Recycling in its widest sense was a voluntary activity until the European Parliament outlawed ‘waste’ with the Landfill Directive 15 years ago. Its view was that the systemic acceptance of waste had been a monumental mistake - waste is wrong and must be banned completely.
In 1990, Waste Watch commis-sioned an opinion poll which showed that the public wanted recycling and they did not like waste. More than 90% of respondents agreed with the statement ‘give us a simple and reliable collection system and we will use it’.
Two decades and billions of pounds of public investment later, the UK is at a place where there is still massive resistance to that popular call for change. Councils, petulantly insisting on autonomy of decision over which system to invest in, have allowed those who profit from the existence of waste to have access to real influence over the change agenda. The result is a confusing fudge.
The truth is that it is people who actually ‘do’ the recycling - voluntarily. Not the collection organisations of any hue, motivation or sector.
For recycling to be successful, every person must participate 100% of the time, whether at work, rest or play. The Waste Watch poll is still the defining analysis as to what is truly needed: provide a simple and reliable system and the general public will use it.
Citizens across the land have delivered on that promise in spades yet, 15 years into the outlawing of waste and 22 years after the poll, we are still only halfway to zero waste. So who is not listening?
I recently attended a waste analysis event in Presteigne, Powys, where ‘slow recycling’ is practised using a converted milk float. Presteigne has achieved a 74% recycling rate.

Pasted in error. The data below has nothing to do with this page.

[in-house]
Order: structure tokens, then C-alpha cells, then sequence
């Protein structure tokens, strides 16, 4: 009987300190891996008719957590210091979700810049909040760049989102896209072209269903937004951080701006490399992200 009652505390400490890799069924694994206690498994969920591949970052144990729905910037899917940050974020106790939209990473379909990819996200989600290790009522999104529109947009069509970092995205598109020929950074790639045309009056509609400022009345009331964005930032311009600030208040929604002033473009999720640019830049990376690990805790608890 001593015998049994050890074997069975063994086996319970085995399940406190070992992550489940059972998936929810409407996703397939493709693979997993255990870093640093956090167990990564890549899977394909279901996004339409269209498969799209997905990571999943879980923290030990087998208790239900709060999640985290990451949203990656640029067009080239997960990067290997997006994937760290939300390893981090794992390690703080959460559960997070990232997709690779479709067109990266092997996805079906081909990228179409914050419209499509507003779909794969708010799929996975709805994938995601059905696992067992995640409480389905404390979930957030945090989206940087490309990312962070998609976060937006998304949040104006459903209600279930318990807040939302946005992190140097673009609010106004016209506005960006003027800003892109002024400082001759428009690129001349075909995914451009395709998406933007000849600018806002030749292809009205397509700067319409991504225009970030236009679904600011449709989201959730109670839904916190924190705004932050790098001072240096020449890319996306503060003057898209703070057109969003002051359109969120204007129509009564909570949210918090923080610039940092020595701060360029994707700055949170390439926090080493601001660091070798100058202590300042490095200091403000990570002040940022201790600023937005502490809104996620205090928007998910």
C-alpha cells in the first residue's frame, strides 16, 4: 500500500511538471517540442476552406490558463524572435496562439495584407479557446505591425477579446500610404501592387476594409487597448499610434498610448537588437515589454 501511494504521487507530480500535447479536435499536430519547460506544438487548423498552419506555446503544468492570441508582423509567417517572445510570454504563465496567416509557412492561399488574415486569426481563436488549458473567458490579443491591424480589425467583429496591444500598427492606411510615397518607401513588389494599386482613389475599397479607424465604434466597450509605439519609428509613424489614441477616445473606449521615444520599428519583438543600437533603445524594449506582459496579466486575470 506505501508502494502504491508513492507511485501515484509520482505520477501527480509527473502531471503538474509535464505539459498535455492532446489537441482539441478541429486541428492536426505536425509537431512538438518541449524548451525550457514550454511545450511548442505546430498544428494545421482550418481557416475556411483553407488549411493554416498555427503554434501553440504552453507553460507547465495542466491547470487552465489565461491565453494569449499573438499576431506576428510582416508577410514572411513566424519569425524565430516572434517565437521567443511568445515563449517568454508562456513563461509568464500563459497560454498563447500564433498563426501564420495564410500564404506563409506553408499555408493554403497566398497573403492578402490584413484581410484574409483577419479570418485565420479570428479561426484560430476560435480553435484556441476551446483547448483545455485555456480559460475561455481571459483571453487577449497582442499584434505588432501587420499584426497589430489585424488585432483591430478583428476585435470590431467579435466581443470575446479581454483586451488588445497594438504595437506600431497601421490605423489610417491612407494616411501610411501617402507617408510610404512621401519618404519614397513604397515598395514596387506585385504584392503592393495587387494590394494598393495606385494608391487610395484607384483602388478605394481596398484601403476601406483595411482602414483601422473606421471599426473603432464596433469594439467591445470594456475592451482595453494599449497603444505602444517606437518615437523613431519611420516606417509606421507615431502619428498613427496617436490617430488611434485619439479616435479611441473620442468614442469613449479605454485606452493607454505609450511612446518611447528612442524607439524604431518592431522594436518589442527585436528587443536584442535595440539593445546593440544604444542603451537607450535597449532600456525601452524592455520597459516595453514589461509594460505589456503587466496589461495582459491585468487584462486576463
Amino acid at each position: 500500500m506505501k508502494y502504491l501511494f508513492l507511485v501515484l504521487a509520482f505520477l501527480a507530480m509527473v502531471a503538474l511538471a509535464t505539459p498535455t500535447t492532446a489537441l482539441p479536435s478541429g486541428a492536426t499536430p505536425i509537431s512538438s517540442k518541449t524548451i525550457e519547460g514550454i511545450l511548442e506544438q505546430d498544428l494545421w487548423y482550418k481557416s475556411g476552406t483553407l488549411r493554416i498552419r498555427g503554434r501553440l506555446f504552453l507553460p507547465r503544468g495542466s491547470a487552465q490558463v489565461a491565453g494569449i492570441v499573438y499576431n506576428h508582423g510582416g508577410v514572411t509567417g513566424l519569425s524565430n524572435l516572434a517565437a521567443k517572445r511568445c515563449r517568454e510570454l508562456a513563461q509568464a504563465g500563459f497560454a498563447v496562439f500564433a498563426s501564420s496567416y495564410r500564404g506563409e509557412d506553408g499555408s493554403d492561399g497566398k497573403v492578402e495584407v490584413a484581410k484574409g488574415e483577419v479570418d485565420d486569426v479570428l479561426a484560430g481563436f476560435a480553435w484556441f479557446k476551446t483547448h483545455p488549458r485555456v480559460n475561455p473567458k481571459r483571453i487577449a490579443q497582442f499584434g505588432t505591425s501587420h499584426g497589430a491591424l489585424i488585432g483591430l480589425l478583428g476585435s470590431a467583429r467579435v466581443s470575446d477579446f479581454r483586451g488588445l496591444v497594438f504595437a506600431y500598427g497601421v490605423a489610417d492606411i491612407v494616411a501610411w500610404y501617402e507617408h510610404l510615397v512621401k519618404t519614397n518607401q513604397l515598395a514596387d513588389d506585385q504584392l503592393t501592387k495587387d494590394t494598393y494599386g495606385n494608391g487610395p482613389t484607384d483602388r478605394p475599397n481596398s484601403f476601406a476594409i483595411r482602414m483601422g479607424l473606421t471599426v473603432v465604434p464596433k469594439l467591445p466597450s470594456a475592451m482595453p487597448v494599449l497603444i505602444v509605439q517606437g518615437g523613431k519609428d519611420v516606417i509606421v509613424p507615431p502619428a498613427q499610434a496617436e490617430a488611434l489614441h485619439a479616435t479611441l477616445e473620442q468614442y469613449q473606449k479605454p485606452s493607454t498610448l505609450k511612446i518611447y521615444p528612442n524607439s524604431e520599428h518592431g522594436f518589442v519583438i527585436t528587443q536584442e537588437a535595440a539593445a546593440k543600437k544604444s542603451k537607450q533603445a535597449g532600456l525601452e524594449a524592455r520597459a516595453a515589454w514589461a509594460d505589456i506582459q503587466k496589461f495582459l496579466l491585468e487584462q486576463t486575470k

We were analysing the failure rate: the amount of recyclable material that was still being put in black bags by the town’s residents. I was expecting that, with a recycling rate carefully measured at 74%, we would find the black bag yielding little more. But I was amazed to see that another 16% of recycling could easily be added before we got to ‘difficult’ items. It was proof that 90% recycling is achievable.
Contrast this with the assertions by experts that only 25%, later 40% and now (2012) maybe 65% or 70% are the limits of practical recycling - and what is left must be ‘treated’. You can see the problem and glimpse the opportunity that the pathfinders at Presteigne are demonstrating.
If you can respect the call for a simple collection system, you will get high-quality materials from a respectfully re-educated citizenry.
Some 50 member organisations of Cylch - the Wales community recycling network - have reported yet another year of steady increase in their contribution to the effort in Wales, particularly in the areas receiving the most recent focus: reuse and preparation for reuse. Most Cylch members are reuse organisations and they carry out more than 90% of the reuse currently being reported by Welsh councils to WasteDataFlow.
Cylch believes this gives it the right to a seat at the table when strategic decisions are being made by the Welsh Government about reuse. And Cylch will no doubt be playing its full part in the coming years as the reuse tonnages are targeted.
The fundamentals remain the same in this chapter of the change. To reuse products, they must all be treated with care. The ‘ban the wheelie bin’ campaign needs to start soon to convey this message to the public - it is no longer possible for citizens to leave the responsibility of dealing with unwanted items to third parties.
It is individuals who create waste and so they must cease doing so. Our survival is at risk if we do not make this change and re-education remains the key.
Mal Williams, chief executive, Cylch